(Today, I’m sharing another powerful submission to our extra:ordinary project (stories of everyday resilience) from Lindsay in Columbus, OH. )
Be easy with you as you read – know that this piece includes some strong, vivid, and explicit language around sexual violence. Thank you, Lindsay, for your experience, truth, wisdom and hope!
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1) Do you identify as a victim or a survivor?
Because July means travel and vacation for so many people, I have postponed the Summer session of Write Whole until August! The new dates are below — if you or someone you know would like to join us, please let me know.
The next Write Whole: Survivors Write workshop will begin on Monday, August 6, 6:00-8:30 pm, and will run through Monday, October 1. We can have a maximum of 9 writers in this workshop — please let me know if you would like to join us! This workshop is open to all women who are survivors of sexual trauma.
Ganesha, remover of obstacles
Good morning to you — how is this new day holding your body so far?
My body is a bit achy this morning, stiff and singing, after a dance party yesterday afternoon during which I barely stopped moving. That is, for me, the very best kind of church. I continue to reverberate with gratitude for the love in the room yesterday, for the people who came out to celebrate (early) my birthday with me, for the people who sent their love over even though they couldn’t join us, for the space (thank you Carol & Robert & CSC!), for old friends and new, for readings and listenings and witnessings and constant, aching growth.
good morning good morning from the chilliness. I was not up nearly as early this morning as I was yesterday, and that’s all right. I did wake up with a bit more motivation and energy than I’ve had in a few days, and that feels good. I have come to trust and lean-into the sinking-down that happens for me in December; I get quiet, move more slowly, read a lot more.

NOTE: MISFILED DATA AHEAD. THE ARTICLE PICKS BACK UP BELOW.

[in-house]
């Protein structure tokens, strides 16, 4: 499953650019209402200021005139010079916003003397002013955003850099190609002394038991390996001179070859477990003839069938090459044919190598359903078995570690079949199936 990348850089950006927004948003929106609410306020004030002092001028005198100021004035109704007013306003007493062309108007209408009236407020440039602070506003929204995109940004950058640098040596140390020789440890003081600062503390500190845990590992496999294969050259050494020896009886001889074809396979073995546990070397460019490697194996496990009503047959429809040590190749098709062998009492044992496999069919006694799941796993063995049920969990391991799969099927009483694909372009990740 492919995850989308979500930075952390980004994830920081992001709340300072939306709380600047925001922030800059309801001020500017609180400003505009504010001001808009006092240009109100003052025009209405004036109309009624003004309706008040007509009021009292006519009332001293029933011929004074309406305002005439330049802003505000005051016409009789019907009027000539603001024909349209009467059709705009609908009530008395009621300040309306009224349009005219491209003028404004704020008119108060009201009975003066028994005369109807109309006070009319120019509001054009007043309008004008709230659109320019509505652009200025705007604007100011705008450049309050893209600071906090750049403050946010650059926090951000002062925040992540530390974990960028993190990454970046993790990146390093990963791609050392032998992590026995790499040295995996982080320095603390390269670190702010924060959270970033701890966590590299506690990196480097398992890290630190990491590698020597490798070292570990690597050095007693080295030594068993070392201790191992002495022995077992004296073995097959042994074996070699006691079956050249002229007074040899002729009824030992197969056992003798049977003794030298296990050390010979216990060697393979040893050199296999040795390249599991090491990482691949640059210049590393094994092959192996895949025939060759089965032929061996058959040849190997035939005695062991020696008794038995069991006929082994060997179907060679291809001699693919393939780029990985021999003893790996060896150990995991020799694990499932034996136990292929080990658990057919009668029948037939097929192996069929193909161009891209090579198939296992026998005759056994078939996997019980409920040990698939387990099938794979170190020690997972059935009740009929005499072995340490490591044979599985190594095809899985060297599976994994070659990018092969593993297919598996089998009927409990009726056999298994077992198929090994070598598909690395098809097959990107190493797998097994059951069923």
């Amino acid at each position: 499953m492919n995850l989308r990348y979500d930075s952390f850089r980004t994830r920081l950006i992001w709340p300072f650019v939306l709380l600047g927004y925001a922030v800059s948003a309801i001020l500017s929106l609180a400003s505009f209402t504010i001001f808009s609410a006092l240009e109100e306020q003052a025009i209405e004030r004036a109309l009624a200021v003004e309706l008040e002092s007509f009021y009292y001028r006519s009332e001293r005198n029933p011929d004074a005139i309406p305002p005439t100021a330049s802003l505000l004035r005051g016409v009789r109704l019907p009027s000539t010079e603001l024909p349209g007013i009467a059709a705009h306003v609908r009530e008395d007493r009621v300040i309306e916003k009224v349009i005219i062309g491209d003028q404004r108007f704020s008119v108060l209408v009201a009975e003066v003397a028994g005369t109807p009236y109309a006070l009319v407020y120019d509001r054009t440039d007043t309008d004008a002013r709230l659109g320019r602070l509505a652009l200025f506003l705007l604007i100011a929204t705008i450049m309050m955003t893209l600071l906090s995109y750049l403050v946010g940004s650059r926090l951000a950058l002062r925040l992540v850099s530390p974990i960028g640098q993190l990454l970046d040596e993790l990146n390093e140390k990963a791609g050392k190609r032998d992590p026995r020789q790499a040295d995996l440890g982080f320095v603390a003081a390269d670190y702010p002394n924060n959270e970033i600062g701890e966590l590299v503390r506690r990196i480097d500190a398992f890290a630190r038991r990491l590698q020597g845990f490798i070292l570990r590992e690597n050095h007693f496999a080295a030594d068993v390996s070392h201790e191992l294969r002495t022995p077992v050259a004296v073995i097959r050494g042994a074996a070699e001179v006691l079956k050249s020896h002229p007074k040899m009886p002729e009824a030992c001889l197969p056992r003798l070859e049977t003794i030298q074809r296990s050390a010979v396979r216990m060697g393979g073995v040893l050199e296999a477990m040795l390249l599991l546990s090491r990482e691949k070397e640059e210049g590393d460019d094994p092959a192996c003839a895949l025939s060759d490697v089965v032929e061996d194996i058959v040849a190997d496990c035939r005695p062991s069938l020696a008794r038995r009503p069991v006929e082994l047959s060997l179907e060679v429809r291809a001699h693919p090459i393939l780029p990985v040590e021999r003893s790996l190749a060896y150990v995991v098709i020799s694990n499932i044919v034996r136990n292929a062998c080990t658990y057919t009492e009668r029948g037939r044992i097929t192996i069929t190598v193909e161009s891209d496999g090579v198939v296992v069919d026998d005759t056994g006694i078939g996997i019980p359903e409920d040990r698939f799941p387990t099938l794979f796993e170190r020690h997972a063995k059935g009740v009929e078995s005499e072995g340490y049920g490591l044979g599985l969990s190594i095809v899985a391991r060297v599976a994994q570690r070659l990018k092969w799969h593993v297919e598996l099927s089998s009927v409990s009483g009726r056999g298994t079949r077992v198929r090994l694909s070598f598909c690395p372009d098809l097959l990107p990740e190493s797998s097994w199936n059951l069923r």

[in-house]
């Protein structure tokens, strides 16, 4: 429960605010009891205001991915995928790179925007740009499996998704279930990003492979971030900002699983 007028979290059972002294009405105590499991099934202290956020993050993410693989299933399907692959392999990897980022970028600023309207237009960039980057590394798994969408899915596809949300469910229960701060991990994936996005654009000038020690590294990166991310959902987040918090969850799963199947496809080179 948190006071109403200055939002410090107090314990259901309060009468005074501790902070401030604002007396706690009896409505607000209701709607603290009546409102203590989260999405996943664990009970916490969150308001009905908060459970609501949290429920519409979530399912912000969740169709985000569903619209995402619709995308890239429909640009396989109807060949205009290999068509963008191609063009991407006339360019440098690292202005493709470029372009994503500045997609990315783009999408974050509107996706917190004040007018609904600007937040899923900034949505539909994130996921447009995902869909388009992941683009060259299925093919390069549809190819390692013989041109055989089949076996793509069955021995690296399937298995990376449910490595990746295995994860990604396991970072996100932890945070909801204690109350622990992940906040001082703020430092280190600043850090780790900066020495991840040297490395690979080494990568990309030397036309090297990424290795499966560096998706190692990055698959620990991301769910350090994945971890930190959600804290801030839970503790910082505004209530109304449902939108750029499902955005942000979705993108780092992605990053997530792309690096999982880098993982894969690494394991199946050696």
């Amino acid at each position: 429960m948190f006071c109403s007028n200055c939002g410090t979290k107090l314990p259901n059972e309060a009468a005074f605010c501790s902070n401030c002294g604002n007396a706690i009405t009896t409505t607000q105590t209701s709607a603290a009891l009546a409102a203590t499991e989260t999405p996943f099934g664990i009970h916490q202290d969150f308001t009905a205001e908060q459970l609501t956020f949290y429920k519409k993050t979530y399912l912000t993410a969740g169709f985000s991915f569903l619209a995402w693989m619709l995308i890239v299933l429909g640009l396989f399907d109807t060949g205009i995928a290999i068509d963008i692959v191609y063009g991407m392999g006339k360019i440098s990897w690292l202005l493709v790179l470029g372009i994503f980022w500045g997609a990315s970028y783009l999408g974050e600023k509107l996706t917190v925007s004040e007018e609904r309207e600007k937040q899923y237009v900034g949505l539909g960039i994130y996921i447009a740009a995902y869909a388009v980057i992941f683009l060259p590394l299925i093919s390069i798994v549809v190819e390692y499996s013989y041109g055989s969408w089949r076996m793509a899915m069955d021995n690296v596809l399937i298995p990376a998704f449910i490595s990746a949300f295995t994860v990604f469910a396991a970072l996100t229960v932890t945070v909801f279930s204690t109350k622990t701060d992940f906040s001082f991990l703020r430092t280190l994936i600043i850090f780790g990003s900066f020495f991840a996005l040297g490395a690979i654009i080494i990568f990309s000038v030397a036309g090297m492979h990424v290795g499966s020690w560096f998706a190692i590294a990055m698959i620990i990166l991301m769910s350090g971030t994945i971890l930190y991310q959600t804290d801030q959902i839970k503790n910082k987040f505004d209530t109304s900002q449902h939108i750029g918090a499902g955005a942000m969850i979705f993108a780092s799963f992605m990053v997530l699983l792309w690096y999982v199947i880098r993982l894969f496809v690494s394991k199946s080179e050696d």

A year ago, today, I wrote here in this blog:
I didn’t let you help, not then, and I’m sorry. I’m still trying to figure out how to do that, these 15 and 20 years later: how to lean, how to say, Yes, I’m not ok. Yes, I need you. Please, I need help.
There are days when this phrase flints itself against me, inside the emptiness, inside the loss, all through my body: I’m not ok, I’m not ok, I’m not ok. And what my conscious mind thinks is about how desperately I want to be able to be public with how I’m doing, how I’m sad or angry or lost, how much I miss my family, how broken I feel in that moment, how not put-together and fine.
And then there’s the other side of “I’m not ok,” which is, I’m not safe, I’m not a good person, I’m not someone you want to know or be around. Like something about the very essence of me is not all right. What if I let that feeling fly whenever it pushed through me? What if I let it out of my mouth and fingers?
When I don’t, what I get left with is the hangover from the stuffing down, the hangover from hiding (from) my not-okayness, my humanness. The stiffness and achiness in my shoulders, where I hold the rage, in my throat, where I swallow all my words.
(Some explicit language of sexual abuse in here: so you know it. Be easy with you. xox, Jen)